Aleteia

The Power of a Cup of Coffee

Share
Comment

In what has been called "the most diverse square mile in the world," coffee is working wonders

In a little town called Clarkston, Georgia, located on the edge of Atlanta, sits a coffee truck called Refuge. The people who run it are dedicated to serving more than good coffee to their neighbors; they want to help create a vibrant town and a unique destination place of connected neighborhoods and thriving businesses. The plan may be ambitious, but Refuge believes in the resilience and strength of the people it serves — refugees from around the world.

Up to 2,000 refugees are settled by the UN in Clarkston each year, earning it the title, “the most diverse square mile in the world.” More than 60 countries are currently represented there, with many different languages spoken.

Refuge Coffee Co., a non-profit, is serving this global community not only with coffee and a common space for people to connect, but also with job training and creation. The staff wants refugees and immigrants to thrive and build vibrant new lives in Clarkston and beyond:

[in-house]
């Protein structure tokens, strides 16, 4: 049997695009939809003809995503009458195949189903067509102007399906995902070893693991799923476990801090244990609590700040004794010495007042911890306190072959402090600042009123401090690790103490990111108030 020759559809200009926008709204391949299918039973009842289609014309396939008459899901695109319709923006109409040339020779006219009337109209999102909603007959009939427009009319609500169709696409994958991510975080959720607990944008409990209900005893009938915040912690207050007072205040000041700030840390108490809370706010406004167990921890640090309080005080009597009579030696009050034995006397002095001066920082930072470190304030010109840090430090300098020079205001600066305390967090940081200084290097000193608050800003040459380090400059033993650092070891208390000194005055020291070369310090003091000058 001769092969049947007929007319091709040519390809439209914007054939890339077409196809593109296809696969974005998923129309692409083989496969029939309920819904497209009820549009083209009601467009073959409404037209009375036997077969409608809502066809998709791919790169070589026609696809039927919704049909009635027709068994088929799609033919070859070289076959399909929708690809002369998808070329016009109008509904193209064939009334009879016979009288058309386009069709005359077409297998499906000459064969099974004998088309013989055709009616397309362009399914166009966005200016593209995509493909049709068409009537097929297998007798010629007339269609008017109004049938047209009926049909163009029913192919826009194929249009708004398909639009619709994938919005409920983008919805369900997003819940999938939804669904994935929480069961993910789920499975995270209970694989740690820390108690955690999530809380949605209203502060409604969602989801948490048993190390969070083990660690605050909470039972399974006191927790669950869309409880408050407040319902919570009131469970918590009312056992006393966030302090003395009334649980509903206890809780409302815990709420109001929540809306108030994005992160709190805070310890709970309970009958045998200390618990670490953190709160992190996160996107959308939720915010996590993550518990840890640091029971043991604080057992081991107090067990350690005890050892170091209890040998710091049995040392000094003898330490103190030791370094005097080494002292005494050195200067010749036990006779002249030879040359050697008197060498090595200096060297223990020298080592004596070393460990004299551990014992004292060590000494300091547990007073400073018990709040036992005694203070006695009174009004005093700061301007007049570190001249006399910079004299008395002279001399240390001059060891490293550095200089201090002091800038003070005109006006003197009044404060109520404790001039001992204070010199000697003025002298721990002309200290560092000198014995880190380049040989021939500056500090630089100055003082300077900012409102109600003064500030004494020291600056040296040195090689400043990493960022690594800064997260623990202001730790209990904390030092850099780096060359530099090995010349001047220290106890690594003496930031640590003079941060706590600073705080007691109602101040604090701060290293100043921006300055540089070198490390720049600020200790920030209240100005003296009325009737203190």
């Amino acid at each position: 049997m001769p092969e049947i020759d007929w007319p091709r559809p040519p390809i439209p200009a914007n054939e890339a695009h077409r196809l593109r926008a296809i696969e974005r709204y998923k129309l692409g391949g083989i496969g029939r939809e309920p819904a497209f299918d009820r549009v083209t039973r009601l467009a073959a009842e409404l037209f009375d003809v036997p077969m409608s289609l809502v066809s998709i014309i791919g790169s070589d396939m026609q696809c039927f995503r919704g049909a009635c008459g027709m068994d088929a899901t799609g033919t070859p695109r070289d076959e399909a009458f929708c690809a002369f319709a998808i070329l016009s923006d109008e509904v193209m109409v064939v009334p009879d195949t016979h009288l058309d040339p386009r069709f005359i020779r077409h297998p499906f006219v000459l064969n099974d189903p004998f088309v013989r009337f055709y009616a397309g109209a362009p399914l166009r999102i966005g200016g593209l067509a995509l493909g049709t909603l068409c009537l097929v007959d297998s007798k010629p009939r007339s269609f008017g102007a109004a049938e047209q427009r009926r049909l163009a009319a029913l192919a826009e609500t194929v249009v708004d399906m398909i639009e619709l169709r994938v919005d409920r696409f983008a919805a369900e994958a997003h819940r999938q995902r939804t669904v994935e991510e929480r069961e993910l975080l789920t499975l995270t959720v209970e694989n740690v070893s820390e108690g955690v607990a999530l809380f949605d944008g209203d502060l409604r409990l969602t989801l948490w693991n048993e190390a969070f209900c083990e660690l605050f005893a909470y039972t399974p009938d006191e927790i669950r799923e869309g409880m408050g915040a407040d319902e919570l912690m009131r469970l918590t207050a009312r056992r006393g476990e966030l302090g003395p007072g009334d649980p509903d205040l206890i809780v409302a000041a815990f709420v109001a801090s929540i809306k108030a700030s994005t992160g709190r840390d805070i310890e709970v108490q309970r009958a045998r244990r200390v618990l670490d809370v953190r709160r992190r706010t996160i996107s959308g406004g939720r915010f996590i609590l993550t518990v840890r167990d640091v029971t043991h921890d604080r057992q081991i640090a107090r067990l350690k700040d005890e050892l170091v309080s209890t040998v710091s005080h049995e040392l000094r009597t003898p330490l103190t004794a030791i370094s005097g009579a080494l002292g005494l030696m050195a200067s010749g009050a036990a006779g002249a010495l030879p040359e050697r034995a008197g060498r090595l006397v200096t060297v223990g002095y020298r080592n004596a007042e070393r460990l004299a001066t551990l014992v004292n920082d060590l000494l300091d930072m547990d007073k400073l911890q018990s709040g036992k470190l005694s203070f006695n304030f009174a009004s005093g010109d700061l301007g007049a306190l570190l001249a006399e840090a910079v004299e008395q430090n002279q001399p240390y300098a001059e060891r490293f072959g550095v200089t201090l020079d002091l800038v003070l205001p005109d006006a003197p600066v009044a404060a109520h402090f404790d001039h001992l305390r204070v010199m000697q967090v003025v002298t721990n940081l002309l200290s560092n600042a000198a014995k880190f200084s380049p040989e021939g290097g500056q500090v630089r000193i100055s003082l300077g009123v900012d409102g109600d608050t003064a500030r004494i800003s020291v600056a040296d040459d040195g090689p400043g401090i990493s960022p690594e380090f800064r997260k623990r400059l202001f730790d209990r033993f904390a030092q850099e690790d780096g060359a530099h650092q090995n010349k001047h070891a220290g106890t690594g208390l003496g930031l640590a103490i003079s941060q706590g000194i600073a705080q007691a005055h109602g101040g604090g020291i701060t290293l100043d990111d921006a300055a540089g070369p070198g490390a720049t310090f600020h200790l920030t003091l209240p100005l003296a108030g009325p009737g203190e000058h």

Our goal is to join in the task of empowering our refugee friends to use their many gifts to help us create refuge. One day soon, we hope to see Clarkston emerge as a destination, a richly-textured “village” where people who live in greater Atlanta and beyond come to experience a dining, entertainment, and shopping experience created by a robust collaboration between immigrant and American business owners.—From Refuge Coffee’s website.

 

Refuge Coffee via Facebook
Share
Comment
Newsletter
Get Aleteia delivered to your inbox. Subscribe here.
Aleteia offers you this space to comment on articles. This space should always reflect Aleteia values.
[See Comment Policy]